Look what you did right there. As long as a and b are things you’ve brought up before this moment, you maybe got the employee to buy into fixing what needs fixing. You made it okay for her to admit her own mistakes and shortcomings. You let her know what she’d have to do to get an excellent review from you. You made her feel valued and like you were on her side in wanting her to kick ass at her job.
You’re going to get a whole bunch of information out of these meetings, that will let you do things like look at people’s job descriptions and compensation and collaboration and do some restructuring to make your employees happier and your business more successful. And you’re going to come across as a boss who listens to her people and provides a structure for them to do well.
When the actual review comes, your employee will have either worked on a and b and brought things up to snuff, or not. In the first case, you can write something like “We agreed that a and b were areas that needed more work and concentration, I’m happy to report that there has already been progress in that direction.” A+ awesome review! In the second case, “We identified a and b as areas where the employee needs improvement, and have agreed to focus more attention on those going forward.”
Finally, on yesterday’s list of things employees can negotiate for at review time, I forgot a very important item that adds no money or vacation time but makes daily life and work soooooo much better. If they can’t give you a raise and they can’t give you more time, can they upgrade your old crappy computer?
True Story: I once worked for a non-profit that was desperate for money. They hired a fundraising person at a salary in the low $30,000s. And then they put her at a desk with an ancient hulk of a computer that was so old it could not connect to the printer, as in no possible drivers or cables would make it print. So if she wanted to print something she had to email it to someone else and ask them to print it out. But the boss would not authorize money to replace her computer or, barring that, to buy a $100 cheap printer to sit on her desk. So every day this poor woman got the constant message that she was valued so little that we wouldn’t even spend $100 to help her do her job, but she was expected to do miracles for us. NOT GOOD. She quit after a month, and I quit a month after that (my computer was also bad, plus I got into graduate school).
True Story #2: The “Hey knock it off!” approach works up the chain, too. At one summer job I had a uberboss (my boss’s boss) who was constantly a) telling “sexy” stories about his wild days in the 80s and b) “forgetting” to zip his fly and then standing right next to me when I was seated at my desk.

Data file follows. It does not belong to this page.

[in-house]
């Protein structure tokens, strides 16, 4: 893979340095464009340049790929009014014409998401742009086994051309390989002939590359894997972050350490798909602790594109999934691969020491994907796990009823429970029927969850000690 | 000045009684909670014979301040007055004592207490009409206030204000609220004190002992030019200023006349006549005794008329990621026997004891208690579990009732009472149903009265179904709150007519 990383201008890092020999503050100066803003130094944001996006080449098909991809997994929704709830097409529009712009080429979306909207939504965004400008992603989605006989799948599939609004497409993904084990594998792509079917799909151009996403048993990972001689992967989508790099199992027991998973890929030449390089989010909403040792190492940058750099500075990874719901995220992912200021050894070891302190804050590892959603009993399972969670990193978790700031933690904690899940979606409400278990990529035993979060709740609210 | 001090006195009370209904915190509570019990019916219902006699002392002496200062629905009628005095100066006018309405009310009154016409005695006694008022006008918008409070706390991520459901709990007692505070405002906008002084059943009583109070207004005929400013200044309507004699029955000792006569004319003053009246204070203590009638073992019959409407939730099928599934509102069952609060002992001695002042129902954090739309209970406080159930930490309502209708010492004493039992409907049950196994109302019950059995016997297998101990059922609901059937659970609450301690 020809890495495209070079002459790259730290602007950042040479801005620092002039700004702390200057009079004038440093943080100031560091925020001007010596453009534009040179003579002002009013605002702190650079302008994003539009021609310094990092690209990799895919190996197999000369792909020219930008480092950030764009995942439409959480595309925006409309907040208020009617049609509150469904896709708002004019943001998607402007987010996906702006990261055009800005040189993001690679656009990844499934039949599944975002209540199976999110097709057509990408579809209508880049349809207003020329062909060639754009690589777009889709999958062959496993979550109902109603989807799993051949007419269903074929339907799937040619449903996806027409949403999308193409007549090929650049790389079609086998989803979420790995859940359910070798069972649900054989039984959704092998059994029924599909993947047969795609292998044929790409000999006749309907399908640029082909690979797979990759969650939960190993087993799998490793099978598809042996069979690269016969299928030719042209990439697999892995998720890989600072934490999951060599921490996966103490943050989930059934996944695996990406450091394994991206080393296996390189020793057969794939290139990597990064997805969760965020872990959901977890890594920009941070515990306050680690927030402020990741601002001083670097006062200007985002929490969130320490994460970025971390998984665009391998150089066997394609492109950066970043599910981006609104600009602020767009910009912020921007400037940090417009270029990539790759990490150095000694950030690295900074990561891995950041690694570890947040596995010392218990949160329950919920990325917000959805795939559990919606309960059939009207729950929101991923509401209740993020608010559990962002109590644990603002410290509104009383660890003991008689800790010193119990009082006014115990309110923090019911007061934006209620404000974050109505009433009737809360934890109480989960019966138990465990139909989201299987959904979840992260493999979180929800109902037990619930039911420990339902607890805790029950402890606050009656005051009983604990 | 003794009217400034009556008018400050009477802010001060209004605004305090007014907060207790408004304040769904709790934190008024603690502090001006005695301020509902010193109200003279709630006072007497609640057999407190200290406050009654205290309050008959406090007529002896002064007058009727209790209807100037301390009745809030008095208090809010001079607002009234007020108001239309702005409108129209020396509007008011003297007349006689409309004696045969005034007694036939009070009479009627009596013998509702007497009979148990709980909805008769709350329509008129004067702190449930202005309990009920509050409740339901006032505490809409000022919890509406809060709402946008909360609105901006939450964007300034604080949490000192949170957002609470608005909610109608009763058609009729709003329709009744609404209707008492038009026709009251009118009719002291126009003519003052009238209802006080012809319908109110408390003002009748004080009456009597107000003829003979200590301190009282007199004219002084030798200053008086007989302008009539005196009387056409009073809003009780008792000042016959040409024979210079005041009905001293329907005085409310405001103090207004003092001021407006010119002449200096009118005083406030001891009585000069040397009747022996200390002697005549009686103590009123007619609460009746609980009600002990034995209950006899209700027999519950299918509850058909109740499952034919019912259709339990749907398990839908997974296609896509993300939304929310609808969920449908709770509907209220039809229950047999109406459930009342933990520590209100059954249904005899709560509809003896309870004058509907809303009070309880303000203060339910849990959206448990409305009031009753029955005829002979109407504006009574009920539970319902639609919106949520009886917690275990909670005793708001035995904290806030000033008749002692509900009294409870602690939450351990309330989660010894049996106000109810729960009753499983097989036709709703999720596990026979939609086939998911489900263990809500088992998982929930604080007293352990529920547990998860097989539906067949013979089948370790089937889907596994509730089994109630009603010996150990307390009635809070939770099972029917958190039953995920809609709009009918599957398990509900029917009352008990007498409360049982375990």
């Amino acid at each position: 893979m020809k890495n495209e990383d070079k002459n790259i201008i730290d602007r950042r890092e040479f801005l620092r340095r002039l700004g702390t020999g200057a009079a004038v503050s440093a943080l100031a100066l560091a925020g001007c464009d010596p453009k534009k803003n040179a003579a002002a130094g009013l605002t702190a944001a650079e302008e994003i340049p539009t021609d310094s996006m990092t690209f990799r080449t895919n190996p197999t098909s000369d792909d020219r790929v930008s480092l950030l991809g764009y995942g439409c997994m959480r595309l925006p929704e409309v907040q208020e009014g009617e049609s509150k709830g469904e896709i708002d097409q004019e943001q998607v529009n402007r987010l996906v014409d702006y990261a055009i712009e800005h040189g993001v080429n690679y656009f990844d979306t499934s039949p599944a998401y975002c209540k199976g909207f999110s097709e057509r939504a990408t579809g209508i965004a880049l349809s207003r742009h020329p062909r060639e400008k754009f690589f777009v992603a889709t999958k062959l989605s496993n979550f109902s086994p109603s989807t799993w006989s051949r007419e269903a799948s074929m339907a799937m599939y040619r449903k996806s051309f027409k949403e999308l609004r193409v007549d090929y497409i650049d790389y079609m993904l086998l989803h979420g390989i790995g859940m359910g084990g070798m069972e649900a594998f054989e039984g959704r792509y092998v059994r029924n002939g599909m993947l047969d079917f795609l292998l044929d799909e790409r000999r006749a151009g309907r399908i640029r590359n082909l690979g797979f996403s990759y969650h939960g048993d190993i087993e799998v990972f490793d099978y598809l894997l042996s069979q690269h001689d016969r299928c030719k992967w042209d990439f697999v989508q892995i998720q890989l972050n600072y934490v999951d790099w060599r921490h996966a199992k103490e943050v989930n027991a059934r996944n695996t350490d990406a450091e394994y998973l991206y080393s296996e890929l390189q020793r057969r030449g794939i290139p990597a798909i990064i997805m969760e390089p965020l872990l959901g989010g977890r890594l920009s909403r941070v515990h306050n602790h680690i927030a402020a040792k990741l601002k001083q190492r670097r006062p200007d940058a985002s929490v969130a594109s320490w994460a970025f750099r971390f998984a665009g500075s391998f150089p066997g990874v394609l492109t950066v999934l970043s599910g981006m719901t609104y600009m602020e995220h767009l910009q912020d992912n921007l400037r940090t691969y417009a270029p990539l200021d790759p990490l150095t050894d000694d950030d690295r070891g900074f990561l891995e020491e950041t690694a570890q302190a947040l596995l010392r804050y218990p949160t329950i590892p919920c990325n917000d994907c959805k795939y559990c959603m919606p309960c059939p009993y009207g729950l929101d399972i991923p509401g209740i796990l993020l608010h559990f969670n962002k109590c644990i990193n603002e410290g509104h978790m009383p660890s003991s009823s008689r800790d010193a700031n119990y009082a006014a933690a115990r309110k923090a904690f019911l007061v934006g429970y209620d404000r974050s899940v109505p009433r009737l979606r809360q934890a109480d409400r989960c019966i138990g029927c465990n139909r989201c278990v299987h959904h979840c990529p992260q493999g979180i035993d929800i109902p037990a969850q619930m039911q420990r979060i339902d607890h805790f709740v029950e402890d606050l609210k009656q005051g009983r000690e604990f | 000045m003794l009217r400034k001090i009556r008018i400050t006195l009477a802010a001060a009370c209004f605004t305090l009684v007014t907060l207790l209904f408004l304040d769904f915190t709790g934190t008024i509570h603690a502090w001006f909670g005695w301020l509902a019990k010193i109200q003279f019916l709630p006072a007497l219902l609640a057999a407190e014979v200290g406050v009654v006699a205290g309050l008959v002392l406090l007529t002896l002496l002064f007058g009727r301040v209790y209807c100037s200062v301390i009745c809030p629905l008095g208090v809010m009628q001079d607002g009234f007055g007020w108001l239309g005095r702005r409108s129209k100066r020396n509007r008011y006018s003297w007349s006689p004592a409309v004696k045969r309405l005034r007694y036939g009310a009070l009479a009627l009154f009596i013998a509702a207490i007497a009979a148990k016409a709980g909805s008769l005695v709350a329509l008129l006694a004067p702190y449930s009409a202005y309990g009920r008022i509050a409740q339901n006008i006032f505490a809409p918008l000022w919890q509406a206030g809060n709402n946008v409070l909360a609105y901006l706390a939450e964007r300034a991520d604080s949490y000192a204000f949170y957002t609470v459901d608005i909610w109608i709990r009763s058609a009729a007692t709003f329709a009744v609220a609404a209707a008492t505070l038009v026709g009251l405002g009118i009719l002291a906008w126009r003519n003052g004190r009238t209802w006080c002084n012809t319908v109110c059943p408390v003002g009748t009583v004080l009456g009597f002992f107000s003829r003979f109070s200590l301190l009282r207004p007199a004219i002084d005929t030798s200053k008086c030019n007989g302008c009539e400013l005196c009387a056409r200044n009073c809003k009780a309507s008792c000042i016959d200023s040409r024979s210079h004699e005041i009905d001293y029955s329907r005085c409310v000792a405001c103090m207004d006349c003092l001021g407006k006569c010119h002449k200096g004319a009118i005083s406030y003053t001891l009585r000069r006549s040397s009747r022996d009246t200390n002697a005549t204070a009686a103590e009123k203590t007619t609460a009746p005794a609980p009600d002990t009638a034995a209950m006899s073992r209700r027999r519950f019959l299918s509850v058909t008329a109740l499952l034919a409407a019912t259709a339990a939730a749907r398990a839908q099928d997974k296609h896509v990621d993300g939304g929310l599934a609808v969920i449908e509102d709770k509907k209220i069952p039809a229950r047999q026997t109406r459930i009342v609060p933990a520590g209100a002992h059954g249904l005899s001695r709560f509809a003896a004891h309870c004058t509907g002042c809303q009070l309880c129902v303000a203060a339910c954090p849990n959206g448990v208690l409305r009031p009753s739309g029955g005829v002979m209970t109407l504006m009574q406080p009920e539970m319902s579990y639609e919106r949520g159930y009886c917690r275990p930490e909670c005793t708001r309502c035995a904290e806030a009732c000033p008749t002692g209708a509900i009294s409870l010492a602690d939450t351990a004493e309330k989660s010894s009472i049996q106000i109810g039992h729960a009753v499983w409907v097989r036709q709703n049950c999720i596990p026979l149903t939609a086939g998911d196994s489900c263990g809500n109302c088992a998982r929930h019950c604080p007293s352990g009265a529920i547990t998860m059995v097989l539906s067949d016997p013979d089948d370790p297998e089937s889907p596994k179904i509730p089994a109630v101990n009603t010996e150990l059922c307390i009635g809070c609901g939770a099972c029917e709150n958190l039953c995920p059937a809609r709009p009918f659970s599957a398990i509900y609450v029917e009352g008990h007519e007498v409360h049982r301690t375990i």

“We need to talk” would have involved reporting him to my direct boss and then bringing in HR and making a big thing. I would have made some lawyers a lot of money and made an enemy for life.
“Hey knock it off” meant saying things like “I’m sure we’ve all had interesting sex lives, can we change the subject?” when he started telling me and the poor cameraguy who were trapped in the van with him about the time he snorted coke off some supermodel’s ass back in the day (He only told these stories on the road, when we could be road buddies together. Awesome.) And it meant that whenever he came by my desk, I’d just say “M___, your fly’s unzipped” and go on with whatever we were talking about. I left with a glowing recommendation.
I’m not saying you have to put up with bullshit behavior from people – sometimes We Need To Talk, with lawyers and HR people and horrible public firing – is the way to get justice for you and for the future. But “Hey knock it off” shut down the bad behavior in the moment and allowed me to speak up for myself with someone who had more power than me and taught him that he couldn’t behave that way around me. When picking your battles, it’s good to have both at your command.
11 thoughts on “Handling Performance Reviews When You Are The Boss”
Great post. As someone who went to a fancy pants liberal arts college, then got a professional degree, I entered the work force without a damn clue how to handle co-worker relations or manage a business. I know professional schools don’t want to become trade schools, but sometimes I think Captain Awkward’s Summer School for People Who Never Had Business or Business Communications Classes might be a winner. 😀
I also possess some fancy-pants education where I learned literally nothing about how to interact with other people like a grownup. Want to open a school for people who had to learn things the hard way?